At the head of the colonial administration in Ghana, as in other British colonial territories, was the governor appointed by the British Crown and answerable to the metropolitan government through the Secretary of State for the Colonies (MacCarthy 1983:87). The governor administered the territory on the advice of two important arms of government, the executive council and the legislative council. The evolution of these two bodies was set out in constitution.
Throughout the colonial days, there were two types of local government (Salm 2002:21-22). The first to be developed were town councils, which were followed by what was called native administration. A characteristic feature of the two types of local government was that while the traditional rulers or the chiefs played the leading role in the native authorities, which the various ordinances created, the people’s own representatives together with some ex-government officers managed the affairs of the town or municipal councils.
As early as 1858, an ordinance was promulgated setting up councils in Cape Coast, then headquarters of the British on the coast, and James Town, Accra. In 1894, the government enacted the Town Council Ordinance, creating municipal councils not only for Cape Coast and Accra as before, but also for Sekondi. Their main functions included wildlife conservation and public health. While Accra and Sekondi town councils started to operate, the ordinance remained a dead letter in Cape Coast (Salm 2002:22).
One objectionable aspect about membership in the town councils for many years was that not only did the nominated members of these councils form half of the total membership, but the presidents of the council were also the white district commissioners of the area concerned (Gann 1972:43). An ordinance introduced by Governor Gugginsberg in 1924 reducing the nominated membership from half to one-third and granting more autonomy to the councils had to be withdrawn in the face of strong protest against the stringent voter’s qualification and the imposition of up to 20 percent rates.
Before colonialism took firm roots in the country, the indigenous ruler occupied a unique position in his kingdom; he was accepted by his subjects as a religious, political and judicial head of the realm, the spirit and embodiment of the nation, and the custodian of the people’s ancestral cultural heritage (Gocking 2005:37).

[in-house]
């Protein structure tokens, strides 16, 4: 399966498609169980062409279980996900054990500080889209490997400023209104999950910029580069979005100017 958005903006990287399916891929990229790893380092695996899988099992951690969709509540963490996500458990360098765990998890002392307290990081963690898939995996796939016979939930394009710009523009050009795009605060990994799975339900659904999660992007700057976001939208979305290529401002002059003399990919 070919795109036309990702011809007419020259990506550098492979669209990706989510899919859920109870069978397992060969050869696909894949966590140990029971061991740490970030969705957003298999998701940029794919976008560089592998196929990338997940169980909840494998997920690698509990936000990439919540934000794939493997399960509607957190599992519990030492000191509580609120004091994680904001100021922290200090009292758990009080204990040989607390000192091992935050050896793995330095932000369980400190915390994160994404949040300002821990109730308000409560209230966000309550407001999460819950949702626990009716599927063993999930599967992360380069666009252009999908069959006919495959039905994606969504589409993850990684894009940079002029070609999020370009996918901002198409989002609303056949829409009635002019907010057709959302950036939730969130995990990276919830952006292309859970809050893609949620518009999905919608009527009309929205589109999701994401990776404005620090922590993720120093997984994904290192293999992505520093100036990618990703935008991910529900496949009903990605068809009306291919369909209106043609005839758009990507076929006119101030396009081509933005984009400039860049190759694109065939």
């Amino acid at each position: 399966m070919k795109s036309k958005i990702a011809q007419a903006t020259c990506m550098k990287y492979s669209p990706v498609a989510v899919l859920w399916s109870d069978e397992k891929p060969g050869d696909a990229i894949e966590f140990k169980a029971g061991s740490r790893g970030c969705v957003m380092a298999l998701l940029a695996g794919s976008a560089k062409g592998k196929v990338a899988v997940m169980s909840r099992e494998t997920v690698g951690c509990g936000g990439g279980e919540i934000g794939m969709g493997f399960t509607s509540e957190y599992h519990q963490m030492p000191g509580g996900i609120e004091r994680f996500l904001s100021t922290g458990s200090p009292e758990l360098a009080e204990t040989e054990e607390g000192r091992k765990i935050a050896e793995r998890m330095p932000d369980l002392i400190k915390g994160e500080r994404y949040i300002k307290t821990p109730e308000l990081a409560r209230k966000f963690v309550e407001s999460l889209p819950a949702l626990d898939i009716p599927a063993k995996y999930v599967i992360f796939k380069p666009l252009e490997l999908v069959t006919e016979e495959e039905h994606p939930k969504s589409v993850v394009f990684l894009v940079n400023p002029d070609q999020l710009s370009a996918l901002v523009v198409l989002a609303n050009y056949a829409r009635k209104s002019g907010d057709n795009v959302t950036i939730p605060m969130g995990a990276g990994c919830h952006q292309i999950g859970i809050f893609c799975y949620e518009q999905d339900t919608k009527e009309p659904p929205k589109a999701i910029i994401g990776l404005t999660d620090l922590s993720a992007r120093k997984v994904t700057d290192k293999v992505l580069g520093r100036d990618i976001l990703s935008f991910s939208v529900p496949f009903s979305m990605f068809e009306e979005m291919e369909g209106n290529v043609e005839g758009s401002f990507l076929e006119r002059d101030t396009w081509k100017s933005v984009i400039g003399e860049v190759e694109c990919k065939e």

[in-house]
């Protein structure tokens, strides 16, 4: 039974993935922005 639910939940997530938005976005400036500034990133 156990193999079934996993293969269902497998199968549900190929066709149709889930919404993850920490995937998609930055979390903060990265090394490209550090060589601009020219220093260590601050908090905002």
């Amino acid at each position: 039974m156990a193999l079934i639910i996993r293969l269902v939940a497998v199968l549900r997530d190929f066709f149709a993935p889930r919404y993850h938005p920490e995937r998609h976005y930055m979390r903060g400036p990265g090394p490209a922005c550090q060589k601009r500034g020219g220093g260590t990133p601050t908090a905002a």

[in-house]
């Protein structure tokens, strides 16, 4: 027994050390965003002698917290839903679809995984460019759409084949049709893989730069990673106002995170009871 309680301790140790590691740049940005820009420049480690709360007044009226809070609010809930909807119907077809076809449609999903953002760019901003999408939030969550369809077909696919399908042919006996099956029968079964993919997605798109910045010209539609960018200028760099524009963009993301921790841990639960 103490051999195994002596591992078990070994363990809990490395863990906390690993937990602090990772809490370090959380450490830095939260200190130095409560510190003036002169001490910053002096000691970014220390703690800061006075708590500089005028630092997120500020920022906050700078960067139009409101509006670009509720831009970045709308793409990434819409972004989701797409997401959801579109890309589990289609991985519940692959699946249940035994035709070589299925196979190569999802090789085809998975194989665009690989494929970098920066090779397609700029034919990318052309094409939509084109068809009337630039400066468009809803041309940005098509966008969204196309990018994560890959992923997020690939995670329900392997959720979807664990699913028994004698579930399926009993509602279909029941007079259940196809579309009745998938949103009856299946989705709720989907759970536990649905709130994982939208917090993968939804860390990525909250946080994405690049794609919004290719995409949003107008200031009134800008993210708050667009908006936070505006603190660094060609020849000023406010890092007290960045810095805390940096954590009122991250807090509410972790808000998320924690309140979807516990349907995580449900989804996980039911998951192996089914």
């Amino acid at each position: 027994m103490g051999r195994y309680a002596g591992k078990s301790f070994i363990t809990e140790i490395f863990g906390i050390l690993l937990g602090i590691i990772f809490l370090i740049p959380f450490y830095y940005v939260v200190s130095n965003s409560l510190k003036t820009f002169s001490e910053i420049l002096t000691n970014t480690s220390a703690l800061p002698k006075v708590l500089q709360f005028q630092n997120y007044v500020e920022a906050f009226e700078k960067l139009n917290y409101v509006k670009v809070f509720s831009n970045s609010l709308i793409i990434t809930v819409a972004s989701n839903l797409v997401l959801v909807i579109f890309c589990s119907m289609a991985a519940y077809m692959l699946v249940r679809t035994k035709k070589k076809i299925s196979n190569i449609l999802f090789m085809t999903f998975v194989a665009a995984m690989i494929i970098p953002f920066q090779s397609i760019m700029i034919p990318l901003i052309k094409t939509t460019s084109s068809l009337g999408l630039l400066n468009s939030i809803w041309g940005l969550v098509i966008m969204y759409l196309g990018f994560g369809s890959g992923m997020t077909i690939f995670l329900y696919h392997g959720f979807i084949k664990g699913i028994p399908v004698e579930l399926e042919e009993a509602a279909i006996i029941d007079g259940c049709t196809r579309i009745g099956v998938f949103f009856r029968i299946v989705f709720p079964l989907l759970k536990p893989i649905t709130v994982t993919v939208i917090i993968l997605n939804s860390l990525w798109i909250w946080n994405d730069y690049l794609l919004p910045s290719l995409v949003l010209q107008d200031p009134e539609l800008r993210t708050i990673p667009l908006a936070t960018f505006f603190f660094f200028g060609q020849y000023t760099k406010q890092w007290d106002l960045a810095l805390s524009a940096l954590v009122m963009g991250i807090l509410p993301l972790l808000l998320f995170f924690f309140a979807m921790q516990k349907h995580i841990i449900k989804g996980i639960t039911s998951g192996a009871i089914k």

The British colonial system did not do away with the traditional role of kings, but made them the central figures in local administration. Considering these rulers as the body, which represented the public views and wishes, the colonial system granted the “commoners” practically no place in the relationship between the indigenes and the colonial government or in the administration at the local level. This policy was backed by what was known in the colonial system as “indirect rule”, first introduced by Lord Lugard in Uganda, and then in Nigeria from 1914. In Ghana, indirect rule was introduced fully under Sir Frederick Gordon Guggisberg (Daaku 1970:19-20).
The system of indirect rule in the country worked as follows. Within a traditional state, or a group of smaller states, the paramount chief, their leading sub-chiefs and important counselors were into a Native Administration, later named a Native Authority, presided over by a paramount chief. The powers and functions of the Native Authority covered matters relating to traditional and customary institutions and practices. These authorities operated under the general direction and control of the colonial district commissioner (ibid 1970:20).
An important feature of all these ordinances was that the chiefs were granted powers of controlling the local tribunal, with limited jurisdiction relating to customary and testamentary matters, and to make by-laws which did not run counter to the British concept of law (ibid 1970:21). In 1927, Governor Gugginsberg promulgated the Native Administration Ordinance. Among other things, the new ordinance set out the process of the election and disposal of chiefs and the hierarchy of traditional rulers in the colony (Kimbley 1963:461).
The 1927 Ordinance also established the Joint-Provincial Council comprising elected representatives of the three provincial councils created in 1925 for southern Ghana, which met at Dodowa. In 1935, having restored the occupant of the Golden Stool, Nana Sir Agyeman Prempe II, as the paramount ruler of the entire Asante kingdom, a body similar to the Joint-Provincial Council of Chiefs in the south named the Asanteman Council was established; it comprised all the preeminent chiefs of Asantde and present-day Bono Ahafo (ibid 1963:461).
These councils of chiefs were, in theory at least, set up as super traditional authorities through which the people’s views on government policy were sounded and consulted.
A new Native Authority Ordinance passed in 1944 introduced a revolution in respect of the position of the traditional rulers. Native Authorities were to be appointed by the government, and members remained in office at the pleasure of the governor. Furthermore, actions taken by the Native Authorities could be nullified by the government; the governor could also direct the local administration to initiate actions they had not thought of or even opposed to (Ward 1958:34).
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